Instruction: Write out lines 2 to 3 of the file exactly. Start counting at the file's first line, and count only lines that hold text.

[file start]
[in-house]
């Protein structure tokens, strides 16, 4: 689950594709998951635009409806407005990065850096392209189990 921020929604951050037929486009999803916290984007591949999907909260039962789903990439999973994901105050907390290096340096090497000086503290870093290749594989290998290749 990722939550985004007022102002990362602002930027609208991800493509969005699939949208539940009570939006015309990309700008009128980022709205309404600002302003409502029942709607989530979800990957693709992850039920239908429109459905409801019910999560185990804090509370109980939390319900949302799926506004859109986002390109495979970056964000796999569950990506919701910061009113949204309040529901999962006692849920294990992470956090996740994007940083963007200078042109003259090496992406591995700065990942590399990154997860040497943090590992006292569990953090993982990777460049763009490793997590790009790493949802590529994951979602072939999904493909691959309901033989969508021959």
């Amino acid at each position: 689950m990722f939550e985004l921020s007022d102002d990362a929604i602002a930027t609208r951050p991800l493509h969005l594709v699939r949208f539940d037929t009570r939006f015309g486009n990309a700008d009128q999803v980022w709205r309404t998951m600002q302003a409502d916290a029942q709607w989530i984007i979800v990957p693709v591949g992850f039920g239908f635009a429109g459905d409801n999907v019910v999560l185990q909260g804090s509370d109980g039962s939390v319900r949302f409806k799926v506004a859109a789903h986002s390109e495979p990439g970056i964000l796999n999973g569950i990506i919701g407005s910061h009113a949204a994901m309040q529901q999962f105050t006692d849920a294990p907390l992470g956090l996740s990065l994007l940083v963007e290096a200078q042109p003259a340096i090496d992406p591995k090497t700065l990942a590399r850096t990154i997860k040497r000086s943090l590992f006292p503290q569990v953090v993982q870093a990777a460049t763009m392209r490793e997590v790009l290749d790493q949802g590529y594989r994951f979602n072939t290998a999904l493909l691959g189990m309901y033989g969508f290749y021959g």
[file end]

């Protein structure tokens, strides 16, 4: 689950594709998951635009409806407005990065850096392209189990 921020929604951050037929486009999803916290984007591949999907909260039962789903990439999973994901105050907390290096340096090497000086503290870093290749594989290998290749 990722939550985004007022102002990362602002930027609208991800493509969005699939949208539940009570939006015309990309700008009128980022709205309404600002302003409502029942709607989530979800990957693709992850039920239908429109459905409801019910999560185990804090509370109980939390319900949302799926506004859109986002390109495979970056964000796999569950990506919701910061009113949204309040529901999962006692849920294990992470956090996740994007940083963007200078042109003259090496992406591995700065990942590399990154997860040497943090590992006292569990953090993982990777460049763009490793997590790009790493949802590529994951979602072939999904493909691959309901033989969508021959």
């Amino acid at each position: 689950m990722f939550e985004l921020s007022d102002d990362a929604i602002a930027t609208r951050p991800l493509h969005l594709v699939r949208f539940d037929t009570r939006f015309g486009n990309a700008d009128q999803v980022w709205r309404t998951m600002q302003a409502d916290a029942q709607w989530i984007i979800v990957p693709v591949g992850f039920g239908f635009a429109g459905d409801n999907v019910v999560l185990q909260g804090s509370d109980g039962s939390v319900r949302f409806k799926v506004a859109a789903h986002s390109e495979p990439g970056i964000l796999n999973g569950i990506i919701g407005s910061h009113a949204a994901m309040q529901q999962f105050t006692d849920a294990p907390l992470g956090l996740s990065l994007l940083v963007e290096a200078q042109p003259a340096i090496d992406p591995k090497t700065l990942a590399r850096t990154i997860k040497r000086s943090l590992f006292p503290q569990v953090v993982q870093a990777a460049t763009m392209r490793e997590v790009l290749d790493q949802g590529y594989r994951f979602n072939t290998a999904l493909l691959g189990m309901y033989g969508f290749y021959g």